“Damn, don’t yell like that.”
“You hear this mess going on in the bathroom, ¿o no?” she says to Remy.
“Yeah. I’m trying to make it fade away.”
“Oh my God. You’re stoned again, aren’t you?”
“Don’t blame me. It’s my medication. I’m hebephrenic with, uh — borderline personality. (This herb that cures me, vata.)”
“Borderline ? If anything, you’re borderline crazy, and lazy as hell. And you don’t need a doctor to tell you that. I can’t believe you show your face around here after you went and screwed that little guatemalteca. And in our apartment, Remy! The one I was paying all the bills for, so basically, my apartment. You’re such an a-hole, ¿sabías?”
“Did we really break up? Everything feels like a dream. I can’t tell what’s real or fake anymore.”
“That’s ‘cuz you’re frigging high, idiot. Besides, the only ‘dream’ you claimed to have was of you cheating, conveniently. Why don’t you go and help your ex-suegra in the bathroom, you bum?”
“Oh. I’m afraid of snakes ‘cuz Medusa was a snake, and she used to turn foo’s into stone,” Remy explains.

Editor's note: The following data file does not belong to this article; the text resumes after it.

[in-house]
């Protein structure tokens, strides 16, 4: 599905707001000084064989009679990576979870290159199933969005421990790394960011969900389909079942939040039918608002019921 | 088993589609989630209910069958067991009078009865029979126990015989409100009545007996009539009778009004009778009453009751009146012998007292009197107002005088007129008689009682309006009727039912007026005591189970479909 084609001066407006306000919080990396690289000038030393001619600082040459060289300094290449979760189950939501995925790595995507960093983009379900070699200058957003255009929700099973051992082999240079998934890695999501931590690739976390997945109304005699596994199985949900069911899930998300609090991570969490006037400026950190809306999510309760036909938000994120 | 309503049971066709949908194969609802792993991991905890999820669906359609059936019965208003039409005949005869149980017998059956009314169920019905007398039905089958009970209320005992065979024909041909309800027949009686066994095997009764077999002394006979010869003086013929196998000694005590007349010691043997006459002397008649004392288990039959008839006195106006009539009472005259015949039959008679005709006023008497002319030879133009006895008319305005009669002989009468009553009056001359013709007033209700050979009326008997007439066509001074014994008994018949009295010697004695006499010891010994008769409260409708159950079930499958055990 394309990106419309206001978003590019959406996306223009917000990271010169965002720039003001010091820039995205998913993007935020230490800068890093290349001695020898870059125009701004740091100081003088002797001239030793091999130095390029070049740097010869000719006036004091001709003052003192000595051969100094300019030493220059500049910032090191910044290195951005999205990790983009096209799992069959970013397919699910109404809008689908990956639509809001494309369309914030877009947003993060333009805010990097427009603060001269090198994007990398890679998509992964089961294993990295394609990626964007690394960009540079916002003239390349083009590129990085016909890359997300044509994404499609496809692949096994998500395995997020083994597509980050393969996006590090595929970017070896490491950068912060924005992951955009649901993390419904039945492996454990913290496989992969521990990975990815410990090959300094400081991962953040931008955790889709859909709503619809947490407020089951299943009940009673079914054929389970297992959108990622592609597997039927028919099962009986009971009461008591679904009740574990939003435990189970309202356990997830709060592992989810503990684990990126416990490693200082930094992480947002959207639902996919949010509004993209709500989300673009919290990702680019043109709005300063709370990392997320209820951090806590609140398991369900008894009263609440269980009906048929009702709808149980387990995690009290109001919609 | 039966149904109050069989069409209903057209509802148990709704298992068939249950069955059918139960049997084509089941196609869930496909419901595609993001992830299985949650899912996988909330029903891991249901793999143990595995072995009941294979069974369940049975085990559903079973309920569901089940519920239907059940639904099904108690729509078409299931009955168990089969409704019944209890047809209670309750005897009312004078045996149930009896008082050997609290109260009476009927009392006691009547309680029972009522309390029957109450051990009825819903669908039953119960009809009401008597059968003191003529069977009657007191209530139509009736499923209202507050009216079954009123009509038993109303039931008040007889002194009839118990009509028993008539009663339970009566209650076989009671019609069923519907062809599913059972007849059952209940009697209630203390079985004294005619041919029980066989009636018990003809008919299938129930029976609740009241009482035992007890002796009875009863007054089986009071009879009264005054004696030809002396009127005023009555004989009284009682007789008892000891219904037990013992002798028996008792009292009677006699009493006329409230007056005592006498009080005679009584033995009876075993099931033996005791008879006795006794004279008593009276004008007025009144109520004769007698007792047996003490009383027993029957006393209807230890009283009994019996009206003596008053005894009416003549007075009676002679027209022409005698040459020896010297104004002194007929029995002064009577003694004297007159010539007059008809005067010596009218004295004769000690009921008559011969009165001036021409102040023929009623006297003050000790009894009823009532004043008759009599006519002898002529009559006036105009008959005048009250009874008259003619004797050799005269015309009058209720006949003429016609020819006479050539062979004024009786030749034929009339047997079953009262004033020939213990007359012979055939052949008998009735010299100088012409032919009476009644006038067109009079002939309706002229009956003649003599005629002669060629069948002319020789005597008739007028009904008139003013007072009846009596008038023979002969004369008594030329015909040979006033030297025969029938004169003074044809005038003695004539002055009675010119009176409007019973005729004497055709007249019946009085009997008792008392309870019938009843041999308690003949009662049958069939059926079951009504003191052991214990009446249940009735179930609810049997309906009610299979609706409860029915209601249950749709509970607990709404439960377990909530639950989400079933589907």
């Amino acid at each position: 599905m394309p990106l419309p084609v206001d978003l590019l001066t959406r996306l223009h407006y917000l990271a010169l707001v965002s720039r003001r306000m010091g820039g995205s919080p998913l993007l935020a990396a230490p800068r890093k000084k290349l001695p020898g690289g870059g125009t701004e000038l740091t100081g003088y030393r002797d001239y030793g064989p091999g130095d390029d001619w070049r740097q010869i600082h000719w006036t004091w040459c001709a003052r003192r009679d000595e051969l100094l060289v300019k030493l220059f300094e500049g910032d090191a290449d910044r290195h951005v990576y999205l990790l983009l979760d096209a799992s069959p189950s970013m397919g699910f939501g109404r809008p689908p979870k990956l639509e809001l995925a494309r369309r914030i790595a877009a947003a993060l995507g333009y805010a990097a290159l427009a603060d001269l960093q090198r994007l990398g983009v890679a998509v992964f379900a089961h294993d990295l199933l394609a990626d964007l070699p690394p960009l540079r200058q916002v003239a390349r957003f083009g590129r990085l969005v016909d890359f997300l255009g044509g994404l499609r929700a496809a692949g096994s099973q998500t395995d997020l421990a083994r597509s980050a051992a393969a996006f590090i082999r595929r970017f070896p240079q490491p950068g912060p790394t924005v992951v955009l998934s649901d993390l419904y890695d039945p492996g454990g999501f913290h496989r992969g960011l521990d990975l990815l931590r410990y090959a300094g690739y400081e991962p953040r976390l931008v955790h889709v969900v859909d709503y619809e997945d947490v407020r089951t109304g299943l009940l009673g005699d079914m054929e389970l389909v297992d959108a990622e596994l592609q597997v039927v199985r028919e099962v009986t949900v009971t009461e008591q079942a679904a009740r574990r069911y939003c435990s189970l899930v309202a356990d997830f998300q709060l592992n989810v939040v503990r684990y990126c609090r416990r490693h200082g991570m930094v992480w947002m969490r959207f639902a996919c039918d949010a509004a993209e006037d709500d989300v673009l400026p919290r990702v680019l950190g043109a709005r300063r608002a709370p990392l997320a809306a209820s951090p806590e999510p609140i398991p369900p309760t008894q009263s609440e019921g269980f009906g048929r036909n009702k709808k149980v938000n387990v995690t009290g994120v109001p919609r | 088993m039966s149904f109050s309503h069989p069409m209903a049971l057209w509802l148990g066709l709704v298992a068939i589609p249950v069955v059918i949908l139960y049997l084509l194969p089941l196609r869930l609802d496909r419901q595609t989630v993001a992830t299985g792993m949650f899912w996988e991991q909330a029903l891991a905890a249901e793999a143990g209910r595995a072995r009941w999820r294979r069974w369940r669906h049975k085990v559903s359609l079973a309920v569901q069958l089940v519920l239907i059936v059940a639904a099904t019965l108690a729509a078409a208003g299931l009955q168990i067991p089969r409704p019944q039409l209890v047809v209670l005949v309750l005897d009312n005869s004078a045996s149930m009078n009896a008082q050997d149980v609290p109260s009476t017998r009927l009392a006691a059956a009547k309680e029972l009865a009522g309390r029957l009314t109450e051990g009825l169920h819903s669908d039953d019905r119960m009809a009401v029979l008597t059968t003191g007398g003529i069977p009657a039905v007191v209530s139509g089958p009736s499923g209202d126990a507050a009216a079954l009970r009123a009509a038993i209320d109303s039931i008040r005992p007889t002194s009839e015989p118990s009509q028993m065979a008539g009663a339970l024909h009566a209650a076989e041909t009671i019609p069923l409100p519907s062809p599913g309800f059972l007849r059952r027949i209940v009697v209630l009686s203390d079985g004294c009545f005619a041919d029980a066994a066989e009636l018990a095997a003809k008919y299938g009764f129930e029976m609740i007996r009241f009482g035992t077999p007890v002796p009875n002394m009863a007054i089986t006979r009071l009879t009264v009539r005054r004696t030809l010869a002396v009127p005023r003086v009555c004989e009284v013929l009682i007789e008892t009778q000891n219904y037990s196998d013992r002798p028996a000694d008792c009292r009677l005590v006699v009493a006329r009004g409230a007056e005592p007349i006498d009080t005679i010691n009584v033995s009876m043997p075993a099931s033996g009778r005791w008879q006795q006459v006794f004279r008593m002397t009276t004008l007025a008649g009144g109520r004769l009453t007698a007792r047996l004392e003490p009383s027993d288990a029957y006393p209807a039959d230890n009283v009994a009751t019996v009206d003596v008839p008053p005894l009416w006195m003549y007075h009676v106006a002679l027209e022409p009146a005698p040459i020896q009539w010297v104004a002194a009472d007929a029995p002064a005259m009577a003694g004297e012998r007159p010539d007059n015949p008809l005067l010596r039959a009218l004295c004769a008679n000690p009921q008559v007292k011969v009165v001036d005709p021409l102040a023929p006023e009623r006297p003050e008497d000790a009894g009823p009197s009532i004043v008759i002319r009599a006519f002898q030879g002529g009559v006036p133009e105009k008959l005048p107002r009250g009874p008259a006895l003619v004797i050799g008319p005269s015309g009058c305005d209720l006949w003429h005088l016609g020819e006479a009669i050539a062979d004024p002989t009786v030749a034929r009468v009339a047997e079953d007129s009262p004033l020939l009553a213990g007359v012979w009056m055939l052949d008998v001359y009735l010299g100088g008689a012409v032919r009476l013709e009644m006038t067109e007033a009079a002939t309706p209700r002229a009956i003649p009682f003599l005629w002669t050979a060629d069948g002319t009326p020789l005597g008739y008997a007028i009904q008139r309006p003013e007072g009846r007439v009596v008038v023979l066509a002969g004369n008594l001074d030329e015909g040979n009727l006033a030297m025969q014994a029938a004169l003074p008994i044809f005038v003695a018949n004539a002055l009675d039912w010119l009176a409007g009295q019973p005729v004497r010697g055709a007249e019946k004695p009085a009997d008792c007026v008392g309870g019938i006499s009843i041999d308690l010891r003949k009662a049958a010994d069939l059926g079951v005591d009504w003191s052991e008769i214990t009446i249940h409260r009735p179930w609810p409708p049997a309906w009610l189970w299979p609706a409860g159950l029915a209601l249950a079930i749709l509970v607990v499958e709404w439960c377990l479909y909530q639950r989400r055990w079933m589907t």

“Medusa was not a snake, dumbass. She was a woman — ”
“Wrong, dummy! She’s a myth. She doesn’t exist, dummy. Haha! Dummy.”
A terrifying scream comes from the bathroom. Joe runs out to find Remy and Teresa chatting. He then stops, scratches his ears and breathes heavily.
“Interesting echo in this house,” he says.
“The hell …?”
Mamá follows with the snake clenched in her hand. She smiles over her trophy as it squirms.
“It’s alive!” she yells. “Guess we’ll have meat for the tacos tonight.”
“Who screamed? Was that you, Mamá?” asks Teresa.
“No!” cries Remy, pointing his finger.
“Joe, you scream like an old wrinkly bitch,” Teresa says.
“Come on, it was like I was watching Aliens or something when she pulled it out. I thought it was dead.”
“Whatever, Hoe — ” Remy starts, but Joe cuts him off.
“You better shut the fuck up, cabrón,” he says, ready to pounce at Remy with full force. Before a fight can ensue, Mamá grabs Joe and takes his complaining-behind to her bedroom.
“Jo-oe … What did I say about cursing in my home? This is a devout household.”